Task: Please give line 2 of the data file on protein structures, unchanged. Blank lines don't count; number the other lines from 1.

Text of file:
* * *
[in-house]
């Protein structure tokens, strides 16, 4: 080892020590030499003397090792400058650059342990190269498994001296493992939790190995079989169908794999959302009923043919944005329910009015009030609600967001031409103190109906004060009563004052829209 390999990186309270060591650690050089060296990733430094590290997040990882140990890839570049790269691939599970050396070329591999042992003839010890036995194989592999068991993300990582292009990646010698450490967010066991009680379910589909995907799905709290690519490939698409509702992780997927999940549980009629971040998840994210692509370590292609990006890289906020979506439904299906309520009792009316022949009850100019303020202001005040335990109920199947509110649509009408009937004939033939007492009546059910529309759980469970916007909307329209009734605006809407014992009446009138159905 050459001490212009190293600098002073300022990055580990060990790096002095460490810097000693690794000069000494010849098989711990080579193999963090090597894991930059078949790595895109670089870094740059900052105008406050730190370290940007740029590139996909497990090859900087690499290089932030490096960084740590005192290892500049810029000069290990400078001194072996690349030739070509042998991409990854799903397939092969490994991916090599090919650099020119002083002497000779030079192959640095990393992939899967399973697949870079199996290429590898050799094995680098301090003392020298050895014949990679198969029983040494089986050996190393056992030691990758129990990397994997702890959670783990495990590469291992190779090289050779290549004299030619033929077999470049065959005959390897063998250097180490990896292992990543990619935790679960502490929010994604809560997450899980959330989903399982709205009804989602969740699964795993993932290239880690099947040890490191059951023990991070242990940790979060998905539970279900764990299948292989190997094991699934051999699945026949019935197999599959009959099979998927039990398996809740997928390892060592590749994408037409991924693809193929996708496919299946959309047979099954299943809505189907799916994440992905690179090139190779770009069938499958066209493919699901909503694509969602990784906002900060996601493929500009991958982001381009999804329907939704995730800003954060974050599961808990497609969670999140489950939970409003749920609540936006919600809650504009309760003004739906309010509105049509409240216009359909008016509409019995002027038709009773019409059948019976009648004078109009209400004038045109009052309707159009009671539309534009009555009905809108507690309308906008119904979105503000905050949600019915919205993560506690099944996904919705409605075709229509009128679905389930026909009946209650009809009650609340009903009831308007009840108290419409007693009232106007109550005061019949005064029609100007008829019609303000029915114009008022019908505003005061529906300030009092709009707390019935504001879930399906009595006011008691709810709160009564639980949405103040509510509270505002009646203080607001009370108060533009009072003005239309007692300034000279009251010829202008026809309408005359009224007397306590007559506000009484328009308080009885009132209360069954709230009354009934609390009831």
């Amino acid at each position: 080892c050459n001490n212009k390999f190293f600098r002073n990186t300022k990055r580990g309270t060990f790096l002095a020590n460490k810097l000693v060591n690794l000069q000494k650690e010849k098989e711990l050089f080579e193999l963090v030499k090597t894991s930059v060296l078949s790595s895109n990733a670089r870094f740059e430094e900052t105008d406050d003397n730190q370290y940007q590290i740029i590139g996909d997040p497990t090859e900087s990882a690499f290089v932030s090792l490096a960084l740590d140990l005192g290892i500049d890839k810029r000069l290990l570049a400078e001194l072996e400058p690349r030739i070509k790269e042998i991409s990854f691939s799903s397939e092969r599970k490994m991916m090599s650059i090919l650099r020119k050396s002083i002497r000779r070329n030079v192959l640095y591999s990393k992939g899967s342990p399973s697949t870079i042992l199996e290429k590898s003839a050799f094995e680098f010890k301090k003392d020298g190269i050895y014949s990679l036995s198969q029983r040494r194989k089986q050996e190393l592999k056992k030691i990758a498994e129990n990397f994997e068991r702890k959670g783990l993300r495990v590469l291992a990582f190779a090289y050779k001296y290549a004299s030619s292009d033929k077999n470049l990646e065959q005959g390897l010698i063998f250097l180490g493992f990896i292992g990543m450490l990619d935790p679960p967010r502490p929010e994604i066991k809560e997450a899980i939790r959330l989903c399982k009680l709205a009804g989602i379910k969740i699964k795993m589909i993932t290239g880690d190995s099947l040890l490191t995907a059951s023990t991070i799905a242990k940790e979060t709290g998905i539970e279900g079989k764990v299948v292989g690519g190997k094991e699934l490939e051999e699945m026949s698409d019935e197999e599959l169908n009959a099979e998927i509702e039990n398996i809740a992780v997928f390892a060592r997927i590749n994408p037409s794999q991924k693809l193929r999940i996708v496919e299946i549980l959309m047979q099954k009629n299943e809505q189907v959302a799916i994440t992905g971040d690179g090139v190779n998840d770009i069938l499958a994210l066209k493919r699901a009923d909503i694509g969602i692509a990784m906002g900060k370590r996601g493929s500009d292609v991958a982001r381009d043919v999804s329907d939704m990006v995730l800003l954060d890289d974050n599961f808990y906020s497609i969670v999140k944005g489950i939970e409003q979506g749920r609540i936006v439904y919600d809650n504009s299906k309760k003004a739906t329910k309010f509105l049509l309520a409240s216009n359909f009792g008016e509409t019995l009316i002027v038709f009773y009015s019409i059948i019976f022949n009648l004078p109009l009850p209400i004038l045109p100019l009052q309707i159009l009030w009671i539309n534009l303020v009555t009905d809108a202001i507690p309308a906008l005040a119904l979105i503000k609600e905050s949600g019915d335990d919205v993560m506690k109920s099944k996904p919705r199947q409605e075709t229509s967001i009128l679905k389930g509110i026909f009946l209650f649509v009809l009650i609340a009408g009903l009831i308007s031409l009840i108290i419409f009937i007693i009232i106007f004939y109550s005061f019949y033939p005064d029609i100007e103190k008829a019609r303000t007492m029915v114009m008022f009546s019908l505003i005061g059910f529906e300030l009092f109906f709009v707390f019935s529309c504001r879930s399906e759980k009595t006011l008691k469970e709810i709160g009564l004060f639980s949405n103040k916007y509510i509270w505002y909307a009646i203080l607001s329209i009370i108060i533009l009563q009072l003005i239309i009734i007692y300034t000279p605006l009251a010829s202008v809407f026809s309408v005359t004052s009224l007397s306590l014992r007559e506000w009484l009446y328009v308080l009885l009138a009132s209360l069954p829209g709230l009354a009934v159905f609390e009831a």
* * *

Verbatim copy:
């Protein structure tokens, strides 16, 4: 080892020590030499003397090792400058650059342990190269498994001296493992939790190995079989169908794999959302009923043919944005329910009015009030609600967001031409103190109906004060009563004052829209 390999990186309270060591650690050089060296990733430094590290997040990882140990890839570049790269691939599970050396070329591999042992003839010890036995194989592999068991993300990582292009990646010698450490967010066991009680379910589909995907799905709290690519490939698409509702992780997927999940549980009629971040998840994210692509370590292609990006890289906020979506439904299906309520009792009316022949009850100019303020202001005040335990109920199947509110649509009408009937004939033939007492009546059910529309759980469970916007909307329209009734605006809407014992009446009138159905 050459001490212009190293600098002073300022990055580990060990790096002095460490810097000693690794000069000494010849098989711990080579193999963090090597894991930059078949790595895109670089870094740059900052105008406050730190370290940007740029590139996909497990090859900087690499290089932030490096960084740590005192290892500049810029000069290990400078001194072996690349030739070509042998991409990854799903397939092969490994991916090599090919650099020119002083002497000779030079192959640095990393992939899967399973697949870079199996290429590898050799094995680098301090003392020298050895014949990679198969029983040494089986050996190393056992030691990758129990990397994997702890959670783990495990590469291992190779090289050779290549004299030619033929077999470049065959005959390897063998250097180490990896292992990543990619935790679960502490929010994604809560997450899980959330989903399982709205009804989602969740699964795993993932290239880690099947040890490191059951023990991070242990940790979060998905539970279900764990299948292989190997094991699934051999699945026949019935197999599959009959099979998927039990398996809740997928390892060592590749994408037409991924693809193929996708496919299946959309047979099954299943809505189907799916994440992905690179090139190779770009069938499958066209493919699901909503694509969602990784906002900060996601493929500009991958982001381009999804329907939704995730800003954060974050599961808990497609969670999140489950939970409003749920609540936006919600809650504009309760003004739906309010509105049509409240216009359909008016509409019995002027038709009773019409059948019976009648004078109009209400004038045109009052309707159009009671539309534009009555009905809108507690309308906008119904979105503000905050949600019915919205993560506690099944996904919705409605075709229509009128679905389930026909009946209650009809009650609340009903009831308007009840108290419409007693009232106007109550005061019949005064029609100007008829019609303000029915114009008022019908505003005061529906300030009092709009707390019935504001879930399906009595006011008691709810709160009564639980949405103040509510509270505002009646203080607001009370108060533009009072003005239309007692300034000279009251010829202008026809309408005359009224007397306590007559506000009484328009308080009885009132209360069954709230009354009934609390009831």